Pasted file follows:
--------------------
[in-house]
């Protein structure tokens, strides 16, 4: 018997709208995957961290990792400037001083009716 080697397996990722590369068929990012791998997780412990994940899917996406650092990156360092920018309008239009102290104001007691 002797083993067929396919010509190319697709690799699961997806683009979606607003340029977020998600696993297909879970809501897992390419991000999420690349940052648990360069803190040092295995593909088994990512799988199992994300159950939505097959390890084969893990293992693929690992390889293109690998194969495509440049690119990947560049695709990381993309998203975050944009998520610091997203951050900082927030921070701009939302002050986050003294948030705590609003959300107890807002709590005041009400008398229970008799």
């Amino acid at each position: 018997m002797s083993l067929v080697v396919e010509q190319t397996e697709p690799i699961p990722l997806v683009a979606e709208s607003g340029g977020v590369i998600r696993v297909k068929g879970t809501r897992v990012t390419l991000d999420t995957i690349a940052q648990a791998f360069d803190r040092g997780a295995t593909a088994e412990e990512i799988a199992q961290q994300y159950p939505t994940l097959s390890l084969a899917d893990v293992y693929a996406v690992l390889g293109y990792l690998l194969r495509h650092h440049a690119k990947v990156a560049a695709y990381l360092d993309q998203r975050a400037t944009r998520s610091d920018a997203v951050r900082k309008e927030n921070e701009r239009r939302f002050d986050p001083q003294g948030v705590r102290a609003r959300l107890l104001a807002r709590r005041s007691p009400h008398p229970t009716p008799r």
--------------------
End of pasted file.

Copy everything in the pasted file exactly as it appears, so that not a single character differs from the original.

[in-house]
């Protein structure tokens, strides 16, 4: 018997709208995957961290990792400037001083009716 080697397996990722590369068929990012791998997780412990994940899917996406650092990156360092920018309008239009102290104001007691 002797083993067929396919010509190319697709690799699961997806683009979606607003340029977020998600696993297909879970809501897992390419991000999420690349940052648990360069803190040092295995593909088994990512799988199992994300159950939505097959390890084969893990293992693929690992390889293109690998194969495509440049690119990947560049695709990381993309998203975050944009998520610091997203951050900082927030921070701009939302002050986050003294948030705590609003959300107890807002709590005041009400008398229970008799």
């Amino acid at each position: 018997m002797s083993l067929v080697v396919e010509q190319t397996e697709p690799i699961p990722l997806v683009a979606e709208s607003g340029g977020v590369i998600r696993v297909k068929g879970t809501r897992v990012t390419l991000d999420t995957i690349a940052q648990a791998f360069d803190r040092g997780a295995t593909a088994e412990e990512i799988a199992q961290q994300y159950p939505t994940l097959s390890l084969a899917d893990v293992y693929a996406v690992l390889g293109y990792l690998l194969r495509h650092h440049a690119k990947v990156a560049a695709y990381l360092d993309q998203r975050a400037t944009r998520s610091d920018a997203v951050r900082k309008e927030n921070e701009r239009r939302f002050d986050p001083q003294g948030v705590r102290a609003r959300l107890l104001a807002r709590r005041s007691p009400h008398p229970t009716p008799r």